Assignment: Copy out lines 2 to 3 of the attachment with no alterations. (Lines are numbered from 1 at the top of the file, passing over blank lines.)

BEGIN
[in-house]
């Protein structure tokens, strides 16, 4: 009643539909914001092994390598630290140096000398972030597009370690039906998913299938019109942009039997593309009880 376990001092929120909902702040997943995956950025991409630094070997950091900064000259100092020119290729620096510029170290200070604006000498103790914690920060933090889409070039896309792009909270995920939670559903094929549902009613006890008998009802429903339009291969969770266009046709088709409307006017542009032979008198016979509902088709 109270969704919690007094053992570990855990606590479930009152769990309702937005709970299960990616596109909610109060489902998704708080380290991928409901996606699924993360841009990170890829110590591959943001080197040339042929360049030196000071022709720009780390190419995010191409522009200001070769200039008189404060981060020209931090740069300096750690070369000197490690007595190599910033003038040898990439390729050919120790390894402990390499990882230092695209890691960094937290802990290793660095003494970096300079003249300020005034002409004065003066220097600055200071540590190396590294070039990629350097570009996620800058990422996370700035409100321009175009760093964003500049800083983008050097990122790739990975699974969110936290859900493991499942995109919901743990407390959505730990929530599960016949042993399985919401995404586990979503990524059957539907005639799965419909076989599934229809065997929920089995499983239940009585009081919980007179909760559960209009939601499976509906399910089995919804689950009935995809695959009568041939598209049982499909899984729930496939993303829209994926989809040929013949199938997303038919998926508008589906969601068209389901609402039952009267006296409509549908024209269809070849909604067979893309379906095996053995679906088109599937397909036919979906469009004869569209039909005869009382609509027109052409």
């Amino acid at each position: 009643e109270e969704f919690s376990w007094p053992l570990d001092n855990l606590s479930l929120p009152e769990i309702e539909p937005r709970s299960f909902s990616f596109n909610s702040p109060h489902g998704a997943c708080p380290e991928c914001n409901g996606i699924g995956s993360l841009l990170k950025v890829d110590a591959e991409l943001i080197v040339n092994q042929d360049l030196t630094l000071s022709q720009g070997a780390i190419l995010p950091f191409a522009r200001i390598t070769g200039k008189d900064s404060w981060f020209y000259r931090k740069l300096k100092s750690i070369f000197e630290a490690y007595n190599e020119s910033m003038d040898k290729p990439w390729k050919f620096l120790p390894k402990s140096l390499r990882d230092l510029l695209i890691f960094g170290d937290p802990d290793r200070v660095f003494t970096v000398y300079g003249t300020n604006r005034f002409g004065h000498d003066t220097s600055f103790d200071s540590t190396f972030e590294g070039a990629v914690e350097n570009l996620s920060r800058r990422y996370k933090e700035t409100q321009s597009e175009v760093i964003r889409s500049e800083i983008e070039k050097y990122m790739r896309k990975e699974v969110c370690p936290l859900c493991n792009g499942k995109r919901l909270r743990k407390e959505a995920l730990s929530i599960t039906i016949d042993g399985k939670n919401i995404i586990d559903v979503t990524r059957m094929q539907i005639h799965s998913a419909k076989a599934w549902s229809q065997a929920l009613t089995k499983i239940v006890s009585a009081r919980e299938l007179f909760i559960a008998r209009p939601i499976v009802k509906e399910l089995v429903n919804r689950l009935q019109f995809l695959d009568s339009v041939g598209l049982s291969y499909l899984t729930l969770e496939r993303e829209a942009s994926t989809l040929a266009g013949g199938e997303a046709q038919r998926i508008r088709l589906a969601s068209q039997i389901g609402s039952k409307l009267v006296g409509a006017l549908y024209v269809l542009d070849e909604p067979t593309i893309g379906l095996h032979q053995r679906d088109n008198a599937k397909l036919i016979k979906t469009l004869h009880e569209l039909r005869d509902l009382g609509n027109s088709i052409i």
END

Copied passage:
């Protein structure tokens, strides 16, 4: 009643539909914001092994390598630290140096000398972030597009370690039906998913299938019109942009039997593309009880 376990001092929120909902702040997943995956950025991409630094070997950091900064000259100092020119290729620096510029170290200070604006000498103790914690920060933090889409070039896309792009909270995920939670559903094929549902009613006890008998009802429903339009291969969770266009046709088709409307006017542009032979008198016979509902088709 109270969704919690007094053992570990855990606590479930009152769990309702937005709970299960990616596109909610109060489902998704708080380290991928409901996606699924993360841009990170890829110590591959943001080197040339042929360049030196000071022709720009780390190419995010191409522009200001070769200039008189404060981060020209931090740069300096750690070369000197490690007595190599910033003038040898990439390729050919120790390894402990390499990882230092695209890691960094937290802990290793660095003494970096300079003249300020005034002409004065003066220097600055200071540590190396590294070039990629350097570009996620800058990422996370700035409100321009175009760093964003500049800083983008050097990122790739990975699974969110936290859900493991499942995109919901743990407390959505730990929530599960016949042993399985919401995404586990979503990524059957539907005639799965419909076989599934229809065997929920089995499983239940009585009081919980007179909760559960209009939601499976509906399910089995919804689950009935995809695959009568041939598209049982499909899984729930496939993303829209994926989809040929013949199938997303038919998926508008589906969601068209389901609402039952009267006296409509549908024209269809070849909604067979893309379906095996053995679906088109599937397909036919979906469009004869569209039909005869009382609509027109052409």
């Amino acid at each position: 009643e109270e969704f919690s376990w007094p053992l570990d001092n855990l606590s479930l929120p009152e769990i309702e539909p937005r709970s299960f909902s990616f596109n909610s702040p109060h489902g998704a997943c708080p380290e991928c914001n409901g996606i699924g995956s993360l841009l990170k950025v890829d110590a591959e991409l943001i080197v040339n092994q042929d360049l030196t630094l000071s022709q720009g070997a780390i190419l995010p950091f191409a522009r200001i390598t070769g200039k008189d900064s404060w981060f020209y000259r931090k740069l300096k100092s750690i070369f000197e630290a490690y007595n190599e020119s910033m003038d040898k290729p990439w390729k050919f620096l120790p390894k402990s140096l390499r990882d230092l510029l695209i890691f960094g170290d937290p802990d290793r200070v660095f003494t970096v000398y300079g003249t300020n604006r005034f002409g004065h000498d003066t220097s600055f103790d200071s540590t190396f972030e590294g070039a990629v914690e350097n570009l996620s920060r800058r990422y996370k933090e700035t409100q321009s597009e175009v760093i964003r889409s500049e800083i983008e070039k050097y990122m790739r896309k990975e699974v969110c370690p936290l859900c493991n792009g499942k995109r919901l909270r743990k407390e959505a995920l730990s929530i599960t039906i016949d042993g399985k939670n919401i995404i586990d559903v979503t990524r059957m094929q539907i005639h799965s998913a419909k076989a599934w549902s229809q065997a929920l009613t089995k499983i239940v006890s009585a009081r919980e299938l007179f909760i559960a008998r209009p939601i499976v009802k509906e399910l089995v429903n919804r689950l009935q019109f995809l695959d009568s339009v041939g598209l049982s291969y499909l899984t729930l969770e496939r993303e829209a942009s994926t989809l040929a266009g013949g199938e997303a046709q038919r998926i508008r088709l589906a969601s068209q039997i389901g609402s039952k409307l009267v006296g409509a006017l549908y024209v269809l542009d070849e909604p067979t593309i893309g379906l095996h032979q053995r679906d088109n008198a599937k397909l036919i016979k979906t469009l004869h009880e569209l039909r005869d509902l009382g609509n027109s088709i052409i």